EV Makers Receive First-Half Jolt

Article By : George Leopold

Amid IC shortages, Chinese demand for electric vehicles is expected to double this year.

As traffic gradually returns to pre-pandemic volumes, you may have noticed among the brake lights more electric vehicles. More Teslas, an occasional Ford Mustang Mach-E, even a top-of-the-line Porsche Taycan (the supposed “Tesla killer”).

Collectively, those sightings represent an estimated 160 percent increase in global EV sales during the first half of this year. Not bad considering lingering supply chain constraints, notes industry tracker Canalys. By comparison, the total global vehicle market rose only 26 percent during the same period, reflecting continuing component shortages, especially chips.

The huge first-half jump in EV sales was fueled—or should we say charged—by robust Chinese demand. Canalys estimates 1.1 million EVs were sold in China between January and the end of June. That’s nearly as many as total EV sales for all of last year.

“Only 6 percent of cars sold in 2020 in Mainland China were EVs – it will be more than double that for full-year 2021,” said Chris Jones, chief analyst and vice president of automotive and e-mobility at Canalys.

Emerging Chinese EV makers, including Aion, BYD, Li Xiang, NIO and Xpeng, are seeking to transform the Chinese market as Tesla has done in the U.S. The Chinese entrants have identified an emerging niche, Canalys reckons: Four of the top 10 EVs sold during the first half of 2021 were “small city cars.”

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Despite all the Tesla’s on American roads and surging demand for EVs in Chinese cities, Europe still leads in EV adoption: battery EVs and plug-in hybrid EVs accounted for 15 percent of new car sales in Europe. More than 80 percent of new car sales in Norway were EVs.

China is not far behind at 12 percent of new purchases. Surprisingly, EVs made up just 3 percent of U.S. car sales during the first six months of this year.  “One of the reasons for the slow uptake of EVs in the U.S. is limited vehicle choice, noted Sandy Fitzpatrick of Canalys.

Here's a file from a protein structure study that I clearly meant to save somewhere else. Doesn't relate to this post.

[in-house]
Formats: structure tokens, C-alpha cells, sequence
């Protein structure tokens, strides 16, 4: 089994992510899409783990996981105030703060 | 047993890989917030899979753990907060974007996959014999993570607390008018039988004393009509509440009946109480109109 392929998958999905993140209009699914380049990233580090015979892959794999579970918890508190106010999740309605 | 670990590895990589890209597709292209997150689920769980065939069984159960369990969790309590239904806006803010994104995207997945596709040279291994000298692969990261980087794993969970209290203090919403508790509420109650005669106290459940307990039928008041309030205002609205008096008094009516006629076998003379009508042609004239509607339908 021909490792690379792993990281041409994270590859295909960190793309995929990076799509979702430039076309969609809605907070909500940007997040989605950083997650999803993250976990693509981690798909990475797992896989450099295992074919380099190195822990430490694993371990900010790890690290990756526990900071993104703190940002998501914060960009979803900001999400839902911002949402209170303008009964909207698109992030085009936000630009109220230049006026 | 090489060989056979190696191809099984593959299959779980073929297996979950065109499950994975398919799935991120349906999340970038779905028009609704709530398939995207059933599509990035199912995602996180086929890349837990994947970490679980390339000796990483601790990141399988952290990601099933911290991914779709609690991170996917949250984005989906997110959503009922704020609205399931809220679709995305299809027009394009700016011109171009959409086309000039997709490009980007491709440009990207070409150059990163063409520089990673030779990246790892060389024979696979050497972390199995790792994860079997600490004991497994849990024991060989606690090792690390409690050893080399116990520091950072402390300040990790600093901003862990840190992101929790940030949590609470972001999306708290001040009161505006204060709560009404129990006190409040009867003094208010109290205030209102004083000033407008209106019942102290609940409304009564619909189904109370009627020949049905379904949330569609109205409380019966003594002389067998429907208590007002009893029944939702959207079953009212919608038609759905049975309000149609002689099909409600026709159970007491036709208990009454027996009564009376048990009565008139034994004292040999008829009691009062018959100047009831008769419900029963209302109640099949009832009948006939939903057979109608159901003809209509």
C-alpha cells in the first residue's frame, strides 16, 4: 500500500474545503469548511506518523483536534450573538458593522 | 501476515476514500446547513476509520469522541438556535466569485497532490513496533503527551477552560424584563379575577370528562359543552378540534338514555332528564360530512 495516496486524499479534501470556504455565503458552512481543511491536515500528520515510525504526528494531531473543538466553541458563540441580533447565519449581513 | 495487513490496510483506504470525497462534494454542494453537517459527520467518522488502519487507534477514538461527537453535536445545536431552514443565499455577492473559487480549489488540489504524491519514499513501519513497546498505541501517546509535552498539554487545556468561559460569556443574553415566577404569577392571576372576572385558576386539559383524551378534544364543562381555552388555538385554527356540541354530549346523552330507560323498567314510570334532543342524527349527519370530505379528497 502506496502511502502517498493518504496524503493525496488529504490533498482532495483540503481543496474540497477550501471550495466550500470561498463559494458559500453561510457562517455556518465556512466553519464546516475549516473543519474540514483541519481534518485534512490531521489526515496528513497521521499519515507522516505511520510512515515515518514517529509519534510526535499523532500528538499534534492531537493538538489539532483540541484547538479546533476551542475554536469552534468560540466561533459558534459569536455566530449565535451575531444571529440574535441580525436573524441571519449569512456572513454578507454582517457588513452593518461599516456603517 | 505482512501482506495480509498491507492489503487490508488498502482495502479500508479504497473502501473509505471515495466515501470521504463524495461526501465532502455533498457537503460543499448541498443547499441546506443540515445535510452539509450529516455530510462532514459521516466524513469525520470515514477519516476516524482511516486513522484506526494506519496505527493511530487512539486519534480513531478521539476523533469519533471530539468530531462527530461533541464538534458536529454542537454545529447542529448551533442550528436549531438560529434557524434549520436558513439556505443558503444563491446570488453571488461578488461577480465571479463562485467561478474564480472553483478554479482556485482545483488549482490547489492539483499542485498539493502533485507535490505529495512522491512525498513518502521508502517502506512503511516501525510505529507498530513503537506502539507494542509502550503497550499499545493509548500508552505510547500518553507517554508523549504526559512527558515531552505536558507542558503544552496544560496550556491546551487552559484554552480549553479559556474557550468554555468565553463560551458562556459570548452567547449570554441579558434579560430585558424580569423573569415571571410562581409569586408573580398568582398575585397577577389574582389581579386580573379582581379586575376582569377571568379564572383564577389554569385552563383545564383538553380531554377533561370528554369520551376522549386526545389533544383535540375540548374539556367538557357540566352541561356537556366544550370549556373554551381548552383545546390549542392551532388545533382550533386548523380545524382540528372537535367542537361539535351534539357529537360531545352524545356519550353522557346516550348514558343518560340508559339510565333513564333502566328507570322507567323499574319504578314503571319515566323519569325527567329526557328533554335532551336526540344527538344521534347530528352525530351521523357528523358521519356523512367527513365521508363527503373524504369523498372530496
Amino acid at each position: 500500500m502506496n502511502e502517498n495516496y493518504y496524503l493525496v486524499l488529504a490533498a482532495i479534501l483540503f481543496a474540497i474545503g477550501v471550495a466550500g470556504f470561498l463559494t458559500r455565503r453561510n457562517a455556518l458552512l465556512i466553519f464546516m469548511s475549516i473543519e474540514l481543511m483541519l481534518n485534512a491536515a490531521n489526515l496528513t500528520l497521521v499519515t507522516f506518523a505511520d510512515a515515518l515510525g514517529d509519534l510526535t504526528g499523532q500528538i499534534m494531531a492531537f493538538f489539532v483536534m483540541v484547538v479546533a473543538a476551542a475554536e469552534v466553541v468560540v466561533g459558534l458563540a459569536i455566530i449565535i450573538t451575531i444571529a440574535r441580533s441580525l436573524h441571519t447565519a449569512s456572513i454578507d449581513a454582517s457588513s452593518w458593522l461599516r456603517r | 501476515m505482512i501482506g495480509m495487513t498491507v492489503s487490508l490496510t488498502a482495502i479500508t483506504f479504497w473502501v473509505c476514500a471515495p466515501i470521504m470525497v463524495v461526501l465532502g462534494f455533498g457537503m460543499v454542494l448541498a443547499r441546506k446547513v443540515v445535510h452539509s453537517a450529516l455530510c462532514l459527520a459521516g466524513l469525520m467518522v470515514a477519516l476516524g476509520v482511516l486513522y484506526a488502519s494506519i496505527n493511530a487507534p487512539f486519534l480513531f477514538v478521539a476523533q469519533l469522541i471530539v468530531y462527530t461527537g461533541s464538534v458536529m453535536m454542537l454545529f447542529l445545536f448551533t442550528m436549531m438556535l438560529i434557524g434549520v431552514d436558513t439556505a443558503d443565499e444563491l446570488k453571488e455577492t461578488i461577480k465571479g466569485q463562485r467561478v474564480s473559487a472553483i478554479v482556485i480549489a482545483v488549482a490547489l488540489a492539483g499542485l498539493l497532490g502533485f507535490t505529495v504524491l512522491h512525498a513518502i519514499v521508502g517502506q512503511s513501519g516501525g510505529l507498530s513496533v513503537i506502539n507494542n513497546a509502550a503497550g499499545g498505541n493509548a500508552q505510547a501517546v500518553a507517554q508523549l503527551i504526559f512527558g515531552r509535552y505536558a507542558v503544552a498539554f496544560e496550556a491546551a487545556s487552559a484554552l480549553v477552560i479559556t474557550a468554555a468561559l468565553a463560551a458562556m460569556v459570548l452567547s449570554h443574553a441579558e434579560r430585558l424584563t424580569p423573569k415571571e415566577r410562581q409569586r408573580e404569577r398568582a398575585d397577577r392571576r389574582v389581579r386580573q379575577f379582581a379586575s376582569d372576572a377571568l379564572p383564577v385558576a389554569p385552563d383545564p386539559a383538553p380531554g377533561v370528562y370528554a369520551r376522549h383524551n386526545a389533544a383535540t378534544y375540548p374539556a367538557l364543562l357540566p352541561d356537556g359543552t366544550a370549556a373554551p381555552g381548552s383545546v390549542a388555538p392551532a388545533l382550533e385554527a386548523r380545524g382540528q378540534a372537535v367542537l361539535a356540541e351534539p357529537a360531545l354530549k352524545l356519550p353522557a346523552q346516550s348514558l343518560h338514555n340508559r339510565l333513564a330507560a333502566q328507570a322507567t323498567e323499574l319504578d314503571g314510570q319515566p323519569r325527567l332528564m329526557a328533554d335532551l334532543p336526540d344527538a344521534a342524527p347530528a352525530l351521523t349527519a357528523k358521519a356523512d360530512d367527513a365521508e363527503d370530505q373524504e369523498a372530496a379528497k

“But carmakers are set to launch the first EVs in the hugely popular pick-up truck segment in the U.S. soon. If they’re successful, the perception of EVs should quickly change.”

For now, Tesla remains the world’s EV leader with about 15 percent of the global market, aided by production facilities in the hottest market: China. VW Group (13 percent) benefits from strong European demand for EVs. The current chip shortage has created a backlog of orders for VW and other EV makers.

Sustaining current EV sales won’t be easy as long as chip shortages persist. At least one European automaker is taking steps to shore up its component supply chains with capacity agreements.

“The challenge for the carmakers is keeping up with EV demand during the component shortage crisis,” Fitzpatrick said.

This article was originally published on EE Times.

George Leopold has written about science and technology from Washington, D.C., since 1986. Besides EE Times, Leopold’s work has appeared in The New York Times, New Scientist, and other publications. He resides in Reston, Va.

 

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